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United States Department of Agriculture

Agricultural Research Service

Title: Indications of Magnesium and Calcium Deficiency in Populations

Author
item Combs, Gerald

Submitted to: Meeting Abstract
Publication Type: Abstract Only
Publication Acceptance Date: March 1, 2006
Publication Date: April 24, 2006
Citation: Combs, G.F. 2006. Indications of magnesium and calcium deficiency in populations [abstract]. International Symposium on Health Aspects of Calcium and Magnesium in Drinking Water, Program and Abstracts, p. 41.

Technical Abstract: Even though both magnesium (Mg) and calcium (Ca) are recognized as essential nutrients, the quantitative needs for each have been difficult to establish. For example, in 2001 an expert consultation for FAO/WHO subjectively set the Recommended Intakes (RNIs) for Mg at 260 and 220 mg/d, respectively, for men and women 19-65 yrs; while in 1997 the Food and Nutrition Board (FNB) set Recommended Daily Allowances (RDAs) substantially higher: 420 and 320 mg/d for men and women 31-70 y. Similarly, the FAO/WHO RNIs for Ca, 1000 mg/day for men 19-65y and women 19-50y, and 1300 mg/d for women 51-65y; while the FNB subcommittee was unable to establish RDAs for Ca, establishing instead only Adequate Intakes (AIs) for those groups (1000 and 1200 mg/d for adults 19-50y and 51-70y, respectively). Despite the confusion about quantitative requirements, it is abundantly clear that both elements play vital roles in metabolism, Ca serving both intracellular signaling and structural roles in bone, and Mg serving as an essential cofactor for at least 300 enzyme systems involved in energy metabolism, nucleic acid synthesis, cellular ion balance and hormonal functions. Inadequate intakes of Ca lead to reduced bone mass and osteoporosis with increased risk of fracture and many studies have pointed to a role of Ca in reducing the risk of hypertension. Low Mg intakes have been linked to osteoporosis, increased Ca balance, insulin resistance, increased oxidative stress, and increased risk of cardiovascular disease. Estimated Ca intakes do not approach RNI/AI levels in most countries and are notably low in less developed areas. They are greatest in the US and Canada; but even in the US more than >75% of men and >90% of women consume less than the AI for Ca. Estimated Mg intakes barely exceed RNI levels in Europe, and in the US >75% of men and >50% of women consume less than the RDA. Therefore it appears that large numbers of individuals are undernourished with respect to one or both of these minerals.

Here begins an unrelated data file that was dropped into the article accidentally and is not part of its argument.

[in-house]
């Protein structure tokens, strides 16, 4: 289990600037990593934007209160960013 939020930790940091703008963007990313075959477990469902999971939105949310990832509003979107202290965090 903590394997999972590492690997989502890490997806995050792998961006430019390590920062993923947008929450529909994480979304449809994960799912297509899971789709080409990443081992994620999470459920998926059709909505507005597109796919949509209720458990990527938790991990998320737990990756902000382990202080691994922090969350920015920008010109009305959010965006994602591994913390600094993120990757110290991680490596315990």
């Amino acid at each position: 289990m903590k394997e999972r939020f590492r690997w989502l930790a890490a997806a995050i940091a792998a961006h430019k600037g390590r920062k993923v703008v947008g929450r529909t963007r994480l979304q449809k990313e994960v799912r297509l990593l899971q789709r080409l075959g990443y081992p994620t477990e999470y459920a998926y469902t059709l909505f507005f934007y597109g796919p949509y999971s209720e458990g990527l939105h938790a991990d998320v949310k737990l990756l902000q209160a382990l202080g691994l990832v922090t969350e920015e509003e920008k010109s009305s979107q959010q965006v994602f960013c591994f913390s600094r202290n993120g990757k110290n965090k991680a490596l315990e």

Last Modified: 7/31/2014
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